Objections are directed against A. B. Assensoh and G. Iweriebor

Objection 1: Against Assensoh

Assensoh is right when he states, "we may need to insert a correction
here and there of factual issues or errors that we either peruse or
especially since many of these submissions may, in future, become
quotable entities in dissertations and even published book."  This
informed the following correction of his views and statement relating to
Azikiwe and the ideology of Zikism. As Assensoh wrongly states, "... Dr.
Azikiwe returned to Africa from his educational or academic sojourn in
America (with his "Zikism" ideological inclinations intact)...". Zikism
was not invented or idealized by Nnamdi Azikiwe. Azikiwe did not believe
nor did he support the young leftist group led by late Nduka Eze (an
unsung hero), Osita Agwuna, Samuel Ikoku, Mokwugo Okoye, Raji Abdallahi
etc. Rather than support their revolutionary views and position to
British colonial rule, Azikiwe ditched them. As Prof Awa right posits
Azikiwe laid the foundation in his various writings predating 1948. In
addition, as I have demonstrated (along with Prof Iweriebor), Zik was
against Zikist Leftism as demonstrated several times during the colonial
period and afterwards. Please read HI Tijani, "Communists and the
nationalist movement" in T Falola (ed.) Nigeria in the Twentieth Century
(Durham: Carolina Press, 2002), HI Tijani, "McCarthyism in colonial
Nigeria: The ban on the employment of Communists," in A Oyebade (ed.)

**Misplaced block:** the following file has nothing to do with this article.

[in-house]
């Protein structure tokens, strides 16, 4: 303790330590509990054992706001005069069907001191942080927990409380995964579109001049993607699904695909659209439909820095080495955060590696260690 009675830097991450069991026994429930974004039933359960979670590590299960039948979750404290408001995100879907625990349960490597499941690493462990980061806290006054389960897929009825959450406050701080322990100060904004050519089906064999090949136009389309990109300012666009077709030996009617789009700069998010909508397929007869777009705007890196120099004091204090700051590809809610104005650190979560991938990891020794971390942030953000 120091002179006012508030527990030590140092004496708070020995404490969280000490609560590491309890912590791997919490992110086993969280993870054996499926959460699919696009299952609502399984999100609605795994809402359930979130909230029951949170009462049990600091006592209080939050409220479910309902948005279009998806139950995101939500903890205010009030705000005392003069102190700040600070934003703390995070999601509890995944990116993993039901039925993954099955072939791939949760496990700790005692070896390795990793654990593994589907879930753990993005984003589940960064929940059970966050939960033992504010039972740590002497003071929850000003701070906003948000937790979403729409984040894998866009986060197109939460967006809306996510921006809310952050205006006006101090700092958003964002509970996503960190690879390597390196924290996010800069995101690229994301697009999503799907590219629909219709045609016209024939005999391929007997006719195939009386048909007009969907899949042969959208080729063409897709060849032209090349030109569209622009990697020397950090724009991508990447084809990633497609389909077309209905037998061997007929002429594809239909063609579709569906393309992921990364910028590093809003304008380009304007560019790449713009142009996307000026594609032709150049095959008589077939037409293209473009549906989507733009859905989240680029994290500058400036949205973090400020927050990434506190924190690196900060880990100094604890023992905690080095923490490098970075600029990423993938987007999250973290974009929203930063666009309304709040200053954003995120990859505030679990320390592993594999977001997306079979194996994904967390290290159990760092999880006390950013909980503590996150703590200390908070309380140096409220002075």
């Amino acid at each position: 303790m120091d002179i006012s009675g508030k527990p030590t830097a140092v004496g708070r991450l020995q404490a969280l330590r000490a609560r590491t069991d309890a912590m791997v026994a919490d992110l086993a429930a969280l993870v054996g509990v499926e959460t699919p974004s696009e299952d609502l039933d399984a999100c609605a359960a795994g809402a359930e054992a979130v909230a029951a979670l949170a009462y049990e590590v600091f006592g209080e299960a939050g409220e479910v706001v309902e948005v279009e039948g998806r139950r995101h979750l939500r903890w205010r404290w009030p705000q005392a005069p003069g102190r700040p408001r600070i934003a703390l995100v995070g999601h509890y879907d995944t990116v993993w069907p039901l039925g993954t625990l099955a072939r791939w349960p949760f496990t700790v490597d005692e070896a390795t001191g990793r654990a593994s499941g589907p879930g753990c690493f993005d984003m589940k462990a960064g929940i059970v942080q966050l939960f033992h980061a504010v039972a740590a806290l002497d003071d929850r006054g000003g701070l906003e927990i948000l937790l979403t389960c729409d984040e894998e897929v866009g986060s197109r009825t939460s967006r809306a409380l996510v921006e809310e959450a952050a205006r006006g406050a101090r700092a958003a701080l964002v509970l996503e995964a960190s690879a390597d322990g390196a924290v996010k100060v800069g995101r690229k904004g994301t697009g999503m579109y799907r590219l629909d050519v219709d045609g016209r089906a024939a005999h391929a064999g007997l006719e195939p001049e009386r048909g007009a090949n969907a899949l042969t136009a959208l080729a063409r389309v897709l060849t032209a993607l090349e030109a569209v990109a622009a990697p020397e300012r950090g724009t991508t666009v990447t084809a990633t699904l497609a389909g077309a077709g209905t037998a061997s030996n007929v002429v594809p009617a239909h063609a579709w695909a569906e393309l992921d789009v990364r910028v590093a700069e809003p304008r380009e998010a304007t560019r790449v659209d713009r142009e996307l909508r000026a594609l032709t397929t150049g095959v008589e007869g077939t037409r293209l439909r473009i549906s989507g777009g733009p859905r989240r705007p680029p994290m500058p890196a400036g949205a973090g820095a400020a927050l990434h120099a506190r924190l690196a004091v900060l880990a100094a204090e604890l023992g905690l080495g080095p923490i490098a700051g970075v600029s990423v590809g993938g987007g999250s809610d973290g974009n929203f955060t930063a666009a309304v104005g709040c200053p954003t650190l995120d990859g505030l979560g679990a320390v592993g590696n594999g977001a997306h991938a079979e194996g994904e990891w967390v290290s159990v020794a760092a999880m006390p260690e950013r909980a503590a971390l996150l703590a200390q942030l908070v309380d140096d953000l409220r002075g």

The Foundation of Nigeria (Trenton, 2003). In addition, EEG Iweriebor,
Radical Politics in Nigeria, 1945-1950: The Significance of the Zikist
Movement (Zaria, 1996).
Zikism as a philosophy is not just an anti-colonial Leftism. However,
more importantly, it is an admixture of Communist Party (largely
British) ideology, philosophy and a complete opposition to colonial
government. It is revolutionary and distinct from Azikiwe's pragmatism.
It involved military action and organizational putsch. Zikism
organizational putschism is distinguished from sheer reformism,
Fabianism (of Azikiwe school of thought), or middle class complacency.
Their motto was secrecy and ruthless execution of the revolutionary
plans, such as Agwuna's attempt of Mr. Foot's life at the colonial
secretariat in Lagos in 1950. The facts are: Azikiwe was never a Zikist.
He laid the foundation of Marxian socialism in two booklets "Economic
reconstruction of Nigeria", and "Political Blueprint of Nigeria" in 1943
but never pursued a Marxian approach to decolonization. When the youth
led by great Nduka Eze refined and call for action, Azikiwe distant
himself from them and used his newspaper, particularly, the West African
Pilot to disrupt their activities. His efforts, along with Balewa and
the Sardauna, largely explain the success of British anti-Communism in
colonial Nigeria. 
Hakeem Ibikunle Tijani
Visiting Assistant Professor of History
Henderson State University

Objection 2: Against Iweriebor

An impregnable, cocoonish Africacentricity can only be
100% efficient if it avoids the fatal pitfall of self-articulation in
non-African languages. That should be the beginning of a genuine
Africacentrism, lest we face the spectacle of Sekou Toure who used to
make Africacentric radio speeches in French on the virtues and value of
African languages. If I am to avoid
learning anything from the struggles and histories of Native Americans,
Maoris, Aborigenes, etc; if, in trying to write and reflect Africa, my
comparative insights from *Orientalism* and *Culture and Imperialism*
become tantamount to a superfluous investment in other people's
histories and struggles; if the slightest reference to CLR James,
Cesaire, and Glissant - who are not Africans - breaches the purity of
continental Africacentricity; if beneficial insights from Jewish
historical revisionism eclipse my Africacentricity, it becomes essential
for me to avoid working - and communicating with fellow African scholars
- in the language(s) through which those threatening knowledges are
delivered and validated.
Pius Adesanmi, Ph.D
Assistant Professor of Comparative Literature